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A Painting Robot With An Ego As Fragile As A Real Artist’s

Robots are so smart, they’re able to do practically everything flesh-and-blood artists can do whether sculpture, portraiture or light painting. But with the good comes the bad, as Benjamin Grosser, an MFA student at the University of Illinois, shows: He created a robot that's — how to put this gently? — a thin-skinned neurotic.

The Interactive Robotic Painting Machine is deeply influenced by what people say to it, "just as we [artists] subtly (or not so subtly) are influenced by what others tell us," Grosser says.

When left alone, the robot follows its own hard-wired heart, using cheery colors to paint anodyne abstract canvases that’d look perfectly at home in a dentist’s office. When you talk to it, though, or sing to it or, as Grosser did, criticize the hell out of its work (there’s a built-in mike for sharing all your helpful opinions), the robot internalizes what you’ve said and converts the audio waves into data. That, in turn, actually changes how the robot paints. It'd be like Picasso painting in the style of Albert Bierstadt just because someone said his brushstrokes sucked. Sens-i-tive.

The world’s got enough artists with egos that could shatter in a light wind; it really doesn’t need an automated one. Except that the Interactive Robotic Painting Machine makes for a fascinating experiment: When the machine’s constantly bombarded by "Not that color again!" and "Couldn't you try painting something on the other side of the canvas?" you’ve got to wonder: Do the paintings suffer?

Oh, yeah. As Grosser tells it:

When I'm critiquing it, I perceive the machine as painting over previously painted regions more often, more frequently getting stuck on one or two colors while ignoring the others, and tending to quickly home in on a preferred painting speed.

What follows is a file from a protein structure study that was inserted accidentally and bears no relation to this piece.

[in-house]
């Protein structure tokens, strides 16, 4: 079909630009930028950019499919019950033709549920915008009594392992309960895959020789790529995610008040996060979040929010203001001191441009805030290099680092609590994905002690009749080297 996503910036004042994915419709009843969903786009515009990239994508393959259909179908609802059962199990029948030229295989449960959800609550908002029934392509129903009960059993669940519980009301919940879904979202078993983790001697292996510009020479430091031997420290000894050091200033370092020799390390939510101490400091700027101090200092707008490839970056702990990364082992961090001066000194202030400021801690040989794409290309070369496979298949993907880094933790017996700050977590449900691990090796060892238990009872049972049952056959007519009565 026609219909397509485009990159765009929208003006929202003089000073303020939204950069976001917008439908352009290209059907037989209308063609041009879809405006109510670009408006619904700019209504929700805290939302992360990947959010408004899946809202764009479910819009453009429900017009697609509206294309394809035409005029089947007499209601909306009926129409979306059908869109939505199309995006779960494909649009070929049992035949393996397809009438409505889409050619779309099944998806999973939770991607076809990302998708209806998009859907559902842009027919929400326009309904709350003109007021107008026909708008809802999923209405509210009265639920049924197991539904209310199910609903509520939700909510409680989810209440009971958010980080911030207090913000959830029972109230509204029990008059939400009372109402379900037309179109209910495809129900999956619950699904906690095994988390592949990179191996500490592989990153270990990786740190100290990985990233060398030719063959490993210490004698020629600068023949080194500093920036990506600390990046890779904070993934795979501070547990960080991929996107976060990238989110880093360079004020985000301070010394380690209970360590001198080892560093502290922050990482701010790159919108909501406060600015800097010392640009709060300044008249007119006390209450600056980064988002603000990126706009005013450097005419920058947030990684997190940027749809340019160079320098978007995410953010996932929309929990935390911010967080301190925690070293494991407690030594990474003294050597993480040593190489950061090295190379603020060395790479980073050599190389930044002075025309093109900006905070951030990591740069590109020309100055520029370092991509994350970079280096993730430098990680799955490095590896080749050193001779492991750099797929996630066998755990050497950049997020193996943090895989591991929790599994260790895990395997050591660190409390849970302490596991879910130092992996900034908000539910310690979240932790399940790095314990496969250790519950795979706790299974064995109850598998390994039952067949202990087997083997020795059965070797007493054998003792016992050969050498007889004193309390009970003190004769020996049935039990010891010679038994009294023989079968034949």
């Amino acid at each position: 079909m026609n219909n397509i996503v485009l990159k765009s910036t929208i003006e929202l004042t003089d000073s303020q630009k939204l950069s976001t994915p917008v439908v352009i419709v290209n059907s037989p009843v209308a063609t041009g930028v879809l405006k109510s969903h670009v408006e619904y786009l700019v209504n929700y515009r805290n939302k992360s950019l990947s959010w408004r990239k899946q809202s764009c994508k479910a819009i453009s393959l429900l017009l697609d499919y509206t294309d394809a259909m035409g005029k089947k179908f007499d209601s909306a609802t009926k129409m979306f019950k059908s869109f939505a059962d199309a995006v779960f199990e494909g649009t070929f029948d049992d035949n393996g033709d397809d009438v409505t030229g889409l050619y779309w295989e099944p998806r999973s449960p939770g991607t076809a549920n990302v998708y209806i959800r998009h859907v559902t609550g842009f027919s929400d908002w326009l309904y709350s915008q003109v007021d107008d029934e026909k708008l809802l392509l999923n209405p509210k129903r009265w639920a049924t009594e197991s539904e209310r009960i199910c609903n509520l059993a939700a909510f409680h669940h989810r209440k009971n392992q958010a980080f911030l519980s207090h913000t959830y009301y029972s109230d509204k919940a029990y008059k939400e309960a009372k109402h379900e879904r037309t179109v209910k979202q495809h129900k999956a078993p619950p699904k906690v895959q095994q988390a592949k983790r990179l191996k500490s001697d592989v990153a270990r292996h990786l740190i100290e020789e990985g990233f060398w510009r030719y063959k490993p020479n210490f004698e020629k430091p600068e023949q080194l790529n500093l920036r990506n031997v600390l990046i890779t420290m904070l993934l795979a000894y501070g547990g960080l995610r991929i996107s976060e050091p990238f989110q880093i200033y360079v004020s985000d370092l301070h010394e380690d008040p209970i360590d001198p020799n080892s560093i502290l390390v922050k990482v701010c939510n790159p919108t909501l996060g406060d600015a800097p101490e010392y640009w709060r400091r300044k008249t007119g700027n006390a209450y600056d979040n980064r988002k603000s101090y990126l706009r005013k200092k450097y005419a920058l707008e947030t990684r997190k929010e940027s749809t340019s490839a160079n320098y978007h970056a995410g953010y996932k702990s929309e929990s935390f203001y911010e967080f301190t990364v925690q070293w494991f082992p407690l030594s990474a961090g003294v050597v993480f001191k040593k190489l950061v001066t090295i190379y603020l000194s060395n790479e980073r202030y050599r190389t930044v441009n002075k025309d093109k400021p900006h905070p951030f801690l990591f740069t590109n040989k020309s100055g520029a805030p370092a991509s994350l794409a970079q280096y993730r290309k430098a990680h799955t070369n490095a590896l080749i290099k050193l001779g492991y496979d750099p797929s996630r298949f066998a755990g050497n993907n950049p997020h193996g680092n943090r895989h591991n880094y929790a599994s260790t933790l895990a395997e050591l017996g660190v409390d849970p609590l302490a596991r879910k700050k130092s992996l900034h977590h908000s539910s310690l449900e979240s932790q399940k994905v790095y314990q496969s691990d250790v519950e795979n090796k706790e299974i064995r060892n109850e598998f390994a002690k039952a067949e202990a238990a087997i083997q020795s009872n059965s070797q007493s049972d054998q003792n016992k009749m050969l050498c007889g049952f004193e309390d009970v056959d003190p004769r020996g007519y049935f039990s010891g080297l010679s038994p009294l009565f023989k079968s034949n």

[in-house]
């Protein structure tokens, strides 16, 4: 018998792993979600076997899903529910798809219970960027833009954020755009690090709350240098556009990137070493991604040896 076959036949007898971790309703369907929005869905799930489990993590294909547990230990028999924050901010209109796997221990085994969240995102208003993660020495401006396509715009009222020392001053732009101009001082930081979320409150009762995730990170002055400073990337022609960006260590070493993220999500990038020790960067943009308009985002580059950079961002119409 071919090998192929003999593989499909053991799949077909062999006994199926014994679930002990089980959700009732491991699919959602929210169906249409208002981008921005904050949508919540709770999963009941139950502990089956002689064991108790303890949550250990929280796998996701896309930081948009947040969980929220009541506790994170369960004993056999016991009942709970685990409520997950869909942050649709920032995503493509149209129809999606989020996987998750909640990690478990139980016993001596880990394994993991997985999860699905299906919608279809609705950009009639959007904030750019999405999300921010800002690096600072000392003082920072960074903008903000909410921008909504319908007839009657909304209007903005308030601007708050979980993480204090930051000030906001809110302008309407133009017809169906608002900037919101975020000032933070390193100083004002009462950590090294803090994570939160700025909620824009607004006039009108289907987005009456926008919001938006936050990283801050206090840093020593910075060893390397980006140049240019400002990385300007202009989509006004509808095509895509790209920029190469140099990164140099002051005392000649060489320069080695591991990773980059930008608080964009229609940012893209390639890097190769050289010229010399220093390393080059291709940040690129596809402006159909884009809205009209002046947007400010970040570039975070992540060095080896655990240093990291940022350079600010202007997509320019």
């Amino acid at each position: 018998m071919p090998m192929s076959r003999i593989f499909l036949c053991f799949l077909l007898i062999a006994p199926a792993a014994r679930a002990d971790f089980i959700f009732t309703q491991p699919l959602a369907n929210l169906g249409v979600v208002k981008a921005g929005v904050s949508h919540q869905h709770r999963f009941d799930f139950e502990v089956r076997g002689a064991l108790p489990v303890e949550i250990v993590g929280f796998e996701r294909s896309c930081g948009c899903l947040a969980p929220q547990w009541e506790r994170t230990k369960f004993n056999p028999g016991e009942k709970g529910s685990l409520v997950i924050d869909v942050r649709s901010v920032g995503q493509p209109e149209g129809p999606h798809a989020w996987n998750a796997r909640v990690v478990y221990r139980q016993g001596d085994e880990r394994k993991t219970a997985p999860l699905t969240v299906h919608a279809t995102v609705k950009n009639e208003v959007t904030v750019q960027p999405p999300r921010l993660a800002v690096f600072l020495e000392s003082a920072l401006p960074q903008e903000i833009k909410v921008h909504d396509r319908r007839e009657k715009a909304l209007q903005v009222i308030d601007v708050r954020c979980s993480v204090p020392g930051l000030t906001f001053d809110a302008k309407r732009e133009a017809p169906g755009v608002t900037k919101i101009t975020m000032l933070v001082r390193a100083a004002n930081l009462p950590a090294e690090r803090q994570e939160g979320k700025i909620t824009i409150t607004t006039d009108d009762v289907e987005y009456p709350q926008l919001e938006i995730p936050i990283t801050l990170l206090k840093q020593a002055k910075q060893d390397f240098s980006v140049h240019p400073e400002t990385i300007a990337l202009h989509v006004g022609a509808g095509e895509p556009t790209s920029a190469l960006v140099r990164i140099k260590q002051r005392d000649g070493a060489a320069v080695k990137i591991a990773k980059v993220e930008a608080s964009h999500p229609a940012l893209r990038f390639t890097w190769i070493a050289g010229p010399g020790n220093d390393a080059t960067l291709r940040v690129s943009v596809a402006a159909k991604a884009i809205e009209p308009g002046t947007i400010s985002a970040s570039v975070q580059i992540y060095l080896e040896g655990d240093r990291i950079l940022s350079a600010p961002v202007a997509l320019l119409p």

The composition and color distribution of critiqued paintings don't match up to those made without real-time critique.

In short, heeding what people said about its work was an open invite to failure. Let that be a lesson to all you aspiring Picassos out there.

For more on the Interactive Robotic Painting Machine, including a cool collaboration with a violinist, visit Grosser's website.

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  • C C

    The machine will paint paintings in absolute silence, but is merely influenced by what it hears.  As the artist says on his website, "It is important to understand that what the machine paints is not a direct mapping of what it hears. Instead, the system is making its own decisions about what it does while being influenceable by others. To understand this, I suggest you consider the machine an artist in its own right. Just as a human artist is influenced by what they hear (an influence that is sometimes easy to see and other times not so easy), the machine is influenced by what it hears. What it makes will be different in the absence of input, but it is not easy to trace how any input manifests as change."

  • Ayesha Khan

    Most Probably the Robot is programmed to follow the Sound that is made of Vibrations, if one looks at the basic technology its a simple procedure... Whats making it looks something amazing is only the way its presented to people..... A lot of Toys and Video games work on the same kind of technology and strategies----------  

  • PamE.

    I think it needs some art lessons. And the noise it makes! Just watching the demo hurt my ears. Do we have to take the fun out of everything?

  • David Kaiser

    Yeah, but will it get drunk and sleep with its patron's wife?

    Will it cut off its own microphone?

    Will it burn its own work in a fit of angst? 

    David Kaiser, PhD
    Time Coach

    "Time to be Extraordinary!"